When it comes to emergency preparedness, having an emergency response team (ERT) in place is essential. ERTs are groups of people who are trained and equipped to respond to emergency incidents, such as natural disasters, security threats, public health crises, or other potential business disruptions. The ERT is responsible for creating, implementing, updating and maintaining an appropriate plan of action for responding to the seven stages of emergency response. It's important to note that the number of staff needed to staff the emergency response team will depend on the size and complexity of the incident.
Additionally, ERT members are full-time staff who have other functions within the organization, but are armed and trained to respond to violent encounters.
Stage I: Exploration of Weather Conditions
The first stage of the emergency response process involves exploring the weather conditions in order to assess the risk and make informed decisions. This includes compiling vehicle inventory, refilling all gas tanks, scheduling trips, and providing emergency vehicles to the Emergency Coordination Center (ECC).
Stage II: Risk Assessment and Decision-Making
The second stage involves assessing the risk and making decisions based on the information gathered in Stage I. This includes providing the ERT with telephone lists of emergency calls for members of the administration and cabinet, as well as preparing login and logout lists for use by members of the ERT and by faculty, staff and administrator volunteers.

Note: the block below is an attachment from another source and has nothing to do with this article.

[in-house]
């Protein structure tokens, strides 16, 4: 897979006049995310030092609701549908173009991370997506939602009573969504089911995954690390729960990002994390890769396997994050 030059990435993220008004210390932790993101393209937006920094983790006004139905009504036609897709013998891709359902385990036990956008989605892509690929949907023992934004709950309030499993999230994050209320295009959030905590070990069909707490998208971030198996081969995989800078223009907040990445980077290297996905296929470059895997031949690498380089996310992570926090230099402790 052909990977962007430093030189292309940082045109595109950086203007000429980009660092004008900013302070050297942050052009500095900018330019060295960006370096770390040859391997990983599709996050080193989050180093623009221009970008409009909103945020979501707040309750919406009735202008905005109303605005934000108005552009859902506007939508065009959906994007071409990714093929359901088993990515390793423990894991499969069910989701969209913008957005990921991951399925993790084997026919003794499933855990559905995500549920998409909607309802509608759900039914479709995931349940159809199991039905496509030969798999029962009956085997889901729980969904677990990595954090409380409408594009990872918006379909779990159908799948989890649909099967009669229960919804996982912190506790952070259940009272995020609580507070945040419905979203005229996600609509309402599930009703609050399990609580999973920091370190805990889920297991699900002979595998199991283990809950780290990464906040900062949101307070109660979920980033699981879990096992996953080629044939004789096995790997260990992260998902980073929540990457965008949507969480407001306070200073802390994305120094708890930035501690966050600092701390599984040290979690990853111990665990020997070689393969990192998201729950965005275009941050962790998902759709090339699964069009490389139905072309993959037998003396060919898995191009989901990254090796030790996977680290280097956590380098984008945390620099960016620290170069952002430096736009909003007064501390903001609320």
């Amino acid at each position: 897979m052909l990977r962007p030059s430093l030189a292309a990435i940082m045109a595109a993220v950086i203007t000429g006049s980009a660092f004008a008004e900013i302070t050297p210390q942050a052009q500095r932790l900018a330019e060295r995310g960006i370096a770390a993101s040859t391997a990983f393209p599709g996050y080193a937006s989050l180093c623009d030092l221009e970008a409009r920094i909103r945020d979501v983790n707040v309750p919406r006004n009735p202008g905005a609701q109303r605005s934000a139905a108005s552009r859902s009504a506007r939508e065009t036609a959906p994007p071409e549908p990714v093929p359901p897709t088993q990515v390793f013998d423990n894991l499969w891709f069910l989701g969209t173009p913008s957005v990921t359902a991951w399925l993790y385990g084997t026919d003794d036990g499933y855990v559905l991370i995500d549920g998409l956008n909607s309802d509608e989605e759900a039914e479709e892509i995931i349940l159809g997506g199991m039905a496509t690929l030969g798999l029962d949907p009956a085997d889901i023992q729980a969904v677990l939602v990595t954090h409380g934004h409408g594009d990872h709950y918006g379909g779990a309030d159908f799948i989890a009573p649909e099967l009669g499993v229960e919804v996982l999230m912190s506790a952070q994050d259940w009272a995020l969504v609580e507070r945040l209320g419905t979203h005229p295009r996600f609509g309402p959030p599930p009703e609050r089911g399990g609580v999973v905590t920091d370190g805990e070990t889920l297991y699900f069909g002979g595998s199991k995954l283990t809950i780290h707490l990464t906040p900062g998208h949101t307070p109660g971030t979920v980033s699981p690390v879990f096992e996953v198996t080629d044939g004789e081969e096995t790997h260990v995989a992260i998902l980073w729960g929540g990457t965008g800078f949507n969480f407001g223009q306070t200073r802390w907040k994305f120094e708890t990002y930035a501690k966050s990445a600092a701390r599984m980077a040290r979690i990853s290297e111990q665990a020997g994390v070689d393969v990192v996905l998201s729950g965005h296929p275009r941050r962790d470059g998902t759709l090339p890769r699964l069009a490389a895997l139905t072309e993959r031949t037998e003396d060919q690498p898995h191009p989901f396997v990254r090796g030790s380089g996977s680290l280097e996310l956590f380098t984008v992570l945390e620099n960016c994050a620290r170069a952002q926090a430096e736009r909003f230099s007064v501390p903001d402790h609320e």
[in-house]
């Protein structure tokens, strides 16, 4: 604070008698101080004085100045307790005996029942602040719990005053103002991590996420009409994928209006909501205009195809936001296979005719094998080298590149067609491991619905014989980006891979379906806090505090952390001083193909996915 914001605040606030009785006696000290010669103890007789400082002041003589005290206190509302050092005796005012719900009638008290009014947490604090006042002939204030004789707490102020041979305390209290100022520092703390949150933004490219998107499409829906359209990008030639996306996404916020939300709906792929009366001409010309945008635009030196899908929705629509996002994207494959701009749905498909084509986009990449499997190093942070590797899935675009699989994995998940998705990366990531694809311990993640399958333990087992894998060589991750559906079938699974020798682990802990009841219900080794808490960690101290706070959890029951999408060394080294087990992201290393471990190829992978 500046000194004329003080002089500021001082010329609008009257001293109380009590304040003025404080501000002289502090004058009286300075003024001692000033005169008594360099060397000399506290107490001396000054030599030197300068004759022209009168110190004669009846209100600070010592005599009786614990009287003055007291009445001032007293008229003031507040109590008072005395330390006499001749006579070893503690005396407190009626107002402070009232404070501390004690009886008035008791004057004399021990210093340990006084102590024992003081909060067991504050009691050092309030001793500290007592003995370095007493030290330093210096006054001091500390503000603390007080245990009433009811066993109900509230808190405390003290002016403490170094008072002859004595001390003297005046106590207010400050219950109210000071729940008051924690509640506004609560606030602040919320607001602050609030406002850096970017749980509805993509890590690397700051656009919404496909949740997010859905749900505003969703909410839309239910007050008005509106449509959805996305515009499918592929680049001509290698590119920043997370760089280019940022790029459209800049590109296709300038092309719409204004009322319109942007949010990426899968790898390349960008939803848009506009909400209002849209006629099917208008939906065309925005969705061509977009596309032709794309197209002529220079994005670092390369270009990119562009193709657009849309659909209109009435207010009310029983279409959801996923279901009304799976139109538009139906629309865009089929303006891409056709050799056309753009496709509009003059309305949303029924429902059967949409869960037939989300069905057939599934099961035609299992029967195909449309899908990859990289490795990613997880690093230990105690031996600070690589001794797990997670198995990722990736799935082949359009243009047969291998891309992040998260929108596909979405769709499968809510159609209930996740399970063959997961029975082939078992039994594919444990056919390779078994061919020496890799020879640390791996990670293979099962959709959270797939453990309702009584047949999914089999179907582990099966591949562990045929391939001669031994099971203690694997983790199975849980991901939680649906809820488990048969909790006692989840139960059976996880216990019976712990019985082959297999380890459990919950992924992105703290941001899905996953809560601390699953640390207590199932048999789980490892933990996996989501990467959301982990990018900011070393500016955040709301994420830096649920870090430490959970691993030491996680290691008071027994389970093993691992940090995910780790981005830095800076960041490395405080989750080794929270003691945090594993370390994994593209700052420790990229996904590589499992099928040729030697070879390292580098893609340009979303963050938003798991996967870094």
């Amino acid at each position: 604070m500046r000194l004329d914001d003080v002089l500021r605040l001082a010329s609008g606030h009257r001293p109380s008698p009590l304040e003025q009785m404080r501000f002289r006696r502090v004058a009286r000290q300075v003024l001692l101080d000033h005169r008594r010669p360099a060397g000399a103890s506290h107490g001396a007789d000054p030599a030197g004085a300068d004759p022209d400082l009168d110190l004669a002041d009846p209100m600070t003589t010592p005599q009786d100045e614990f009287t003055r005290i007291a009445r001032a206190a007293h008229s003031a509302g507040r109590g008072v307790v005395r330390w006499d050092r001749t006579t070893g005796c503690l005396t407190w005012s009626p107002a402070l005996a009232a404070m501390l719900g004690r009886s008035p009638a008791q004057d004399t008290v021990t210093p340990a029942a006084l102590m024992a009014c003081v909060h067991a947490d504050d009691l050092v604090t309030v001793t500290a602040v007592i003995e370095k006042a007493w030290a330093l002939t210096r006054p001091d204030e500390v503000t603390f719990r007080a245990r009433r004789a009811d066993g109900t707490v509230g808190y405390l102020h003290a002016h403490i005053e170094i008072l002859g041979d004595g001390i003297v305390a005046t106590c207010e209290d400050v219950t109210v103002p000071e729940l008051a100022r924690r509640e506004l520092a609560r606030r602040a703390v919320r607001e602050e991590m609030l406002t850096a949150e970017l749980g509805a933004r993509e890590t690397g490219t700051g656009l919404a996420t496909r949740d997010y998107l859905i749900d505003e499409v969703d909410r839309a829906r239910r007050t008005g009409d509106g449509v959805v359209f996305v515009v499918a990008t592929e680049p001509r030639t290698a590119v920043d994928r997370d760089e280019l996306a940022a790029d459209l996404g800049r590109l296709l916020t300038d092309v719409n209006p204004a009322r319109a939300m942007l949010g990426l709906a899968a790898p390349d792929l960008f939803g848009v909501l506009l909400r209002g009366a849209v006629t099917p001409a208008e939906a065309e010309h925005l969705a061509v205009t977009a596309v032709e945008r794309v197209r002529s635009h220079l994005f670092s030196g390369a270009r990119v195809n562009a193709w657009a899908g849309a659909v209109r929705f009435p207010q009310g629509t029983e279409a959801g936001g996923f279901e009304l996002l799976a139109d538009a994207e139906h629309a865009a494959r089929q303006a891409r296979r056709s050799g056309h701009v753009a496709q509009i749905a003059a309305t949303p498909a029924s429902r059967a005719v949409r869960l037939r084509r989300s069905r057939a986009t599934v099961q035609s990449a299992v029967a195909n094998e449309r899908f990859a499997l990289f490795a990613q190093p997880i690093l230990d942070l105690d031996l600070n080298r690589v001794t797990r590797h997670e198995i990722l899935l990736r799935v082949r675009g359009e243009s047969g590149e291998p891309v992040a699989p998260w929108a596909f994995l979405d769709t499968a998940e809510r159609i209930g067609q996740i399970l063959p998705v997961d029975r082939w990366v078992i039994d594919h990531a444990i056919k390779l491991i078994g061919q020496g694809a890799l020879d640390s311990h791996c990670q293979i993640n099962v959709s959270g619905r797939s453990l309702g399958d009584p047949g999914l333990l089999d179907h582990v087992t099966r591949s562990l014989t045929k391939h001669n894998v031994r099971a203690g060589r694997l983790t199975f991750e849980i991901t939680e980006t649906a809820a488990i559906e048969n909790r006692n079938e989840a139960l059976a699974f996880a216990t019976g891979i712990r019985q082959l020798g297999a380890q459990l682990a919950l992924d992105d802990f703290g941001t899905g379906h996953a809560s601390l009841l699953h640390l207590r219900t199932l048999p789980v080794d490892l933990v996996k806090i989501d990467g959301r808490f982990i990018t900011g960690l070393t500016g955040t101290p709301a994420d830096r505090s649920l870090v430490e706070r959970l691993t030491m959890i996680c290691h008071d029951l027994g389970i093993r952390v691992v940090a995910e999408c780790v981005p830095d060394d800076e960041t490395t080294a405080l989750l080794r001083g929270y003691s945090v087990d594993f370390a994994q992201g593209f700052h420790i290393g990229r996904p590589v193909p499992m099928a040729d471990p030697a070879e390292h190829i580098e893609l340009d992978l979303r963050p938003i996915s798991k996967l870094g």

Stage III: Effective Communication
The third stage focuses on effective communication between members of the ERT.
This includes providing clear instructions on how to respond to an emergency situation, as well as ensuring that all members are aware of their roles and responsibilities.
Stage IV: Implementation of Pre-Established Action Plan
The fourth stage involves implementing a pre-established action plan in order to ensure that all necessary steps are taken in order to respond effectively to an emergency situation. This includes providing medical care and emergency services, as well as counseling and spiritual outreach.
Stage V: Monitoring and Registration Points
The fifth stage involves monitoring and registering points in order to track progress during an emergency situation. This includes keeping track of all personnel involved in the response process, as well as any equipment or supplies that may be needed.
Stage VI: Counseling and Spiritual Outreach
The sixth stage focuses on providing spiritual counseling to everyone involved during minor emergencies, major emergencies and disasters. This includes providing emotional support and guidance during difficult times.
Stage VII: Medical and Emergency Care
The seventh stage involves providing medical care and emergency services in order to ensure that everyone involved is safe and secure.
This includes providing first aid, administering medications, transporting patients to medical facilities, and providing psychological support. It's important for organizations to take the time to prepare their ERT for any potential disaster. The Federal Emergency Management Agency (FEMA) found that 20% of businesses didn't spend time maintaining their emergency plans and that 40 to 60% of small businesses never reopen their doors after a disaster. The harder you work to prepare your ERT, the more likely it is to prove effective during a disaster.